THURSDAY, FEBRUARY 18, 2016 |
Posted by: Don Saas
The most common phrase I see on OKCupid (besides people describing themselves as "laid back," "easy going," "relaxed," etc.) is that they love all music except for some combination of rap, country, and metal. I'll give you one guess as to how likely I am to send messages to those people on the popular Millennial dating site...
But I get those prejudices. When I was growing up, I associated country music with rednecks. It was what my extended family (who I couldn't have less in common with) listened to, and it was what the kids at school who tortured me cause I didn't like to hunt/fish/go muddin' listened to. Literally saying the name Garth Brooks out loud gives me nightmarish flashbacks to working at an FYE with a manager who would play Brooks (and Taylor Swift when she was still a country singer) as punishment for me if I didn't reach my sales quota (and also cause he was just a huge fan). If you put on Tim McGraw, I will do my damnedest to put at least a couple miles between myself and whoever is trying to foist "Live Like You Were Dying" on me.
But as I got older and remembered how much I love Johnny Cash and Alison Krauss and Emmylou Harris and would grow to love artists like Wilco and First Aid Kit and the Lone Bellow, I realized something. I didn't hate country music. I hated contemporary commercial country. And that's perfectly understandable. It's jingoistic, hyper-conservative, maudlin exploitation of economically displaced rural/middle America. There's no honest substance to it. It's tractors, dead dogs, beer, and a lazy corporate repackaging of what people think it's like to live in the South/rural America and not a remotely honest reflection of the lives of the people that call those parts of the country home (and I can make that judgment call cause I'm from a Southern rural state and specifically one of the poorest counties in one of the poorest states in America).
And when I realized that I disliked most commercial country for essentially the same reasons that I disliked most other examples of commercial music, it opened doors for me to enjoy music that I'd been putting aside for so long. The Decemberists' The King Is Dead is explicitly a country rock album. I was able to open up to Jason Isbell (who had his first #1 album on the country charts last year). One of my top 10 records of the 2010s, The Lone Bellow, fits every possible definition of classic country music. But beyond alternative acts, I was able to recognize when "commercial" country artists did something great. "Need You Now" by Lady Antebellum is a damn near perfect pop Americana song. It's Fleetwood Mac-esque in its examination of the messy realities of relationships and lust. And if there's one country artist working today who can totally change how haters (past Don included) feel about contemporary mainstream country, it's Chris Stapleton.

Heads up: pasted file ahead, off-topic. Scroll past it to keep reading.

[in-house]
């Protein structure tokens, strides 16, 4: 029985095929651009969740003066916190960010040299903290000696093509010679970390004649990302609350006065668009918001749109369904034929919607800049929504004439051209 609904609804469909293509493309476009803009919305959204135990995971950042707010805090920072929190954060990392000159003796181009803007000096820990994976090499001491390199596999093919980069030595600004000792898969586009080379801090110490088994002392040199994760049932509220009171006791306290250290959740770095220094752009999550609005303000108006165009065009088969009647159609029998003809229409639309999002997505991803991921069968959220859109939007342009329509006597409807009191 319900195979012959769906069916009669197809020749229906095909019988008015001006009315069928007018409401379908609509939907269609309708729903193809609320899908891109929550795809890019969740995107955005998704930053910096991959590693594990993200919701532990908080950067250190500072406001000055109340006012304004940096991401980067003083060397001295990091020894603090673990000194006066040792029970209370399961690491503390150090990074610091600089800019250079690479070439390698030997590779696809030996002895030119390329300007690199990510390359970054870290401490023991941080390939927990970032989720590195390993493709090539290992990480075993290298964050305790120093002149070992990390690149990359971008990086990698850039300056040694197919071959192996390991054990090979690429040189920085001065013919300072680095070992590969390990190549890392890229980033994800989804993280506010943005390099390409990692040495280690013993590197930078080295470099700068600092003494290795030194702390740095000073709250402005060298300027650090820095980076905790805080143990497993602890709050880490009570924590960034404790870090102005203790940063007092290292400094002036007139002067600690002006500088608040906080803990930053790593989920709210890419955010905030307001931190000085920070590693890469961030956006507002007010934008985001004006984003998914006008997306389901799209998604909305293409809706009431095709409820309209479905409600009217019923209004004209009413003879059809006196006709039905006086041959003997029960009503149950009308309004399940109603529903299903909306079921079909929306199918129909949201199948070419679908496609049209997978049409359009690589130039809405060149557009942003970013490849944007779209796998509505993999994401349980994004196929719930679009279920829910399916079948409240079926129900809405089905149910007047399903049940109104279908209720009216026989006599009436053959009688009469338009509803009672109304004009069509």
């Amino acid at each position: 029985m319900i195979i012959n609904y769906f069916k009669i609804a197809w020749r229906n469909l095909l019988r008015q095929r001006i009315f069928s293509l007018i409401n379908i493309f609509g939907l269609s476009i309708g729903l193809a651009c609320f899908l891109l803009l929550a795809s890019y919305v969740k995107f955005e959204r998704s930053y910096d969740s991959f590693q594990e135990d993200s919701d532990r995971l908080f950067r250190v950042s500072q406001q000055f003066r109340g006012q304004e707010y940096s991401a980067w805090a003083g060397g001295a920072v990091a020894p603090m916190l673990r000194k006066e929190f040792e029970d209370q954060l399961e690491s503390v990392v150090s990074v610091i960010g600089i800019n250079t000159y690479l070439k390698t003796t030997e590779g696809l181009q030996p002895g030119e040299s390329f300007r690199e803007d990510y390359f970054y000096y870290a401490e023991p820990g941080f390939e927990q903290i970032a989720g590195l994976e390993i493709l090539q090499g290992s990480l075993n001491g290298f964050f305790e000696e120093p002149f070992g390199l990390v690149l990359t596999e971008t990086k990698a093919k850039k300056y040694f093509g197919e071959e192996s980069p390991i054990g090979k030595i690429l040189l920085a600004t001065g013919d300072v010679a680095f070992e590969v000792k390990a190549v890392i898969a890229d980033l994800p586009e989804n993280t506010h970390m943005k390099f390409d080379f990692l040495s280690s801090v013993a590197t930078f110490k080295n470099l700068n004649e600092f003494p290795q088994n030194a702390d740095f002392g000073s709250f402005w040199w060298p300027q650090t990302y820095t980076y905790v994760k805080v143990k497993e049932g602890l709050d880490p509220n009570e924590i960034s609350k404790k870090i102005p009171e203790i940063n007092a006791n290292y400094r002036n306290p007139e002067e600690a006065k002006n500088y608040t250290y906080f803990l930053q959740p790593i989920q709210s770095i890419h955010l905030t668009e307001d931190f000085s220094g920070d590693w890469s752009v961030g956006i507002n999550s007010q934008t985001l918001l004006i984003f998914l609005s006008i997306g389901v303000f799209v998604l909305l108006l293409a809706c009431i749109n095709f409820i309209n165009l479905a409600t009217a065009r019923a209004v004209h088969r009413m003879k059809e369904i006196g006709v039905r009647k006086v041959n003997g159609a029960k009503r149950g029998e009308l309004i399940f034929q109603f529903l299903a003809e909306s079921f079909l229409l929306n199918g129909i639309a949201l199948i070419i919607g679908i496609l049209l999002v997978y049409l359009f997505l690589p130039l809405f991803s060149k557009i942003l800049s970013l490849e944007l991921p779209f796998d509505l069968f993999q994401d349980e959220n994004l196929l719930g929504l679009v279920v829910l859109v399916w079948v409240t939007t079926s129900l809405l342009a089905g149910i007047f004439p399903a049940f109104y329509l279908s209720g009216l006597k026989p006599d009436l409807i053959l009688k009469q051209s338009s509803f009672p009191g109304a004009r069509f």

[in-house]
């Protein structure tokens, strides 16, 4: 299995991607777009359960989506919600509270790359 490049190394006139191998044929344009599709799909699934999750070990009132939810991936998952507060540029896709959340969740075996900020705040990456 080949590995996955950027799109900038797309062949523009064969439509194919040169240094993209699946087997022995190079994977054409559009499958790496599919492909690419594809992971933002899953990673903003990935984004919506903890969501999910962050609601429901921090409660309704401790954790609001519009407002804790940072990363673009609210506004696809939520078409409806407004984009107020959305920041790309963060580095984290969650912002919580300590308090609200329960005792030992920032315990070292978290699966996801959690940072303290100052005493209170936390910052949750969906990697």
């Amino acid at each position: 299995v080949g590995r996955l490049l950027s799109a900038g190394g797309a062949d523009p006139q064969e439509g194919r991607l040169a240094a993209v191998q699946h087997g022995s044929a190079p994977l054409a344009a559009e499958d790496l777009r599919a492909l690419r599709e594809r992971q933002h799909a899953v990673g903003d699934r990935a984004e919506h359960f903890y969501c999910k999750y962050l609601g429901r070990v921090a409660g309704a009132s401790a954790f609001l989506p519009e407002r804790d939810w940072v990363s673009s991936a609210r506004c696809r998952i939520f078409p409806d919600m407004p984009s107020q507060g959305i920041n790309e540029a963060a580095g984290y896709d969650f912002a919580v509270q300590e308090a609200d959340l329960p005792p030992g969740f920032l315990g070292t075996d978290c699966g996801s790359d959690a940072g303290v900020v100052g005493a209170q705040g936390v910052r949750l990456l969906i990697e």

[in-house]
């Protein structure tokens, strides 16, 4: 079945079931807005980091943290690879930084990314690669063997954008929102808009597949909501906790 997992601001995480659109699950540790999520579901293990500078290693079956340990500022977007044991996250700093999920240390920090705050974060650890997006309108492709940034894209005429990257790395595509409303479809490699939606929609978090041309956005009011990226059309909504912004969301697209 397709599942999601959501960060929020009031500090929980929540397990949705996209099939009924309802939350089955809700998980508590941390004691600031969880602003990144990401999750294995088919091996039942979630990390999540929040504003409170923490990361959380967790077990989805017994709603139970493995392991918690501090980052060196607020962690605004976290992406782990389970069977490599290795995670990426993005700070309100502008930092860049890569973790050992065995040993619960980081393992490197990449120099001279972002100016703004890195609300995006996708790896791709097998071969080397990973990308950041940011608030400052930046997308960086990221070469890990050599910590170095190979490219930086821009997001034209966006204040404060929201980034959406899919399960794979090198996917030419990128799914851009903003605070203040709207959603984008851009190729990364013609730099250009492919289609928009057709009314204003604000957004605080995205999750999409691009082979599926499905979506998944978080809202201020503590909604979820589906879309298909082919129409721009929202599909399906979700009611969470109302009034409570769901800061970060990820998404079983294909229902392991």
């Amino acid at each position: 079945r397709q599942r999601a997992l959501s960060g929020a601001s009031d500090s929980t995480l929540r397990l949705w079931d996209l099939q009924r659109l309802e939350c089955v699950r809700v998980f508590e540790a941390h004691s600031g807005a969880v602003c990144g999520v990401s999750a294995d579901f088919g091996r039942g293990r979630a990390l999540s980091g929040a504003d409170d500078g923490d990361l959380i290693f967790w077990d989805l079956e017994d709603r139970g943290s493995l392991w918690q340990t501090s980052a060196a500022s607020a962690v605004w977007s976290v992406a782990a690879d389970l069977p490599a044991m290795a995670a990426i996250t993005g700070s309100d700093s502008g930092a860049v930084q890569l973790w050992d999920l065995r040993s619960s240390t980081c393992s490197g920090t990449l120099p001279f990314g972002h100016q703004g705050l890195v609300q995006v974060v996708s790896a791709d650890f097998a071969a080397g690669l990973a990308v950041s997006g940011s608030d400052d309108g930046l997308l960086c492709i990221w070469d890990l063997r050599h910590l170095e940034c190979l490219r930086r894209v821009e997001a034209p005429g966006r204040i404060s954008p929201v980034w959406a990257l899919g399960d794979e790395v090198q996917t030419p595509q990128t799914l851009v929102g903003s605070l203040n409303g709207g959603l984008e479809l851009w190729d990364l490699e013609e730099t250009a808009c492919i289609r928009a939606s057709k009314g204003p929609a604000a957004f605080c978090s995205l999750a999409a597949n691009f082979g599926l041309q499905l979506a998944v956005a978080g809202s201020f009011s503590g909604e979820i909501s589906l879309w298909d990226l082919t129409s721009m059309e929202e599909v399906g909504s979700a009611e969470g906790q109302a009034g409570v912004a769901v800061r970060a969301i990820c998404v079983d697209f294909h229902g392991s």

It would be inaccurate to say that Chris Stapleton appeared out of nowhere. He's written for Adele, Darius Rucker, Kenny Chesney, George Strait and more. He'd written five #1 singles for the country charts. But when he won Album of the Year at least year's Country Music Awards, nobody outside of the most well-versed experts in the country scene knew his name. But that all changed when we heard Traveller.
The Grammy award-winning artist is damn near the platonic ideal entry point into contemporary country for folks who say they don't like country. Though Stapleton's music is often described as "outlaw country," that gives me too many visions of Waylon Jennings and the two youngest Hank Williams to feel accurate. Traveller is an expert fusion of southern rock, blues, and emotional Americana storytelling. Anchored by a titanic wail of a voice, intricate and rollicking guitar melodies, and southern fried narratives, Traveller earns its name...an album that feels like home to anybody who's ever lived in the South but knows there's more to the world than your little patch of Appalachia.
It's hard to decide whether the most appealing element of Traveller is Stapleton's voice of what he's capable of accomplishing with his guitar. I've lamented in the past on this site about the shortage of powerhouse male vocalists working in music today but Chris Stapleton joins Justin Vernon as one of the glorious exceptions to that statement. It isn't simply that his voice is powerful (though hearing him hit some of the notes on "Nobody To Blame" shows that it's plenty powerful); it's the drama he's capable of evoking. With his pained drawl on "Tennesee Whisky," you hear the inspiration of redeeming love (and pairs it with vocal runs that would make Mariah Carey proud...who said the male vibrato was dead in contemporary music). "Parachute" brings a fiery intensity. His voice has theatrics, range, and intensity like few (if any) of his peers.
And as a guitarist, Stapleton fuses uptempo, finger-picking heavy bluegrass style string work with guitar licks that wouldn't be out of place on a Tom Petty record. As a musician, Chris Stapleton is catnip for folks who value craft as much as they value hooks and immediately inviting melodies (not that he's lacking in those departments either). The guitar work on Traveller is songcraft for folks who want to lose themselves in the intricacies of the construction of the music they're listening to.
Even if you don't like "country," listen to Traveller. Listen to the Lone Bellow. Listen to "24 Frames" by Jason Isbell from Something More Than Free. Not since the heyday of Patsy Cline and June Carter Cash has their been a better time to dip your toes back in the country well. And who knew that it would take a long-haired songwriter from Kentucky to help convince so many folks to give country a try again.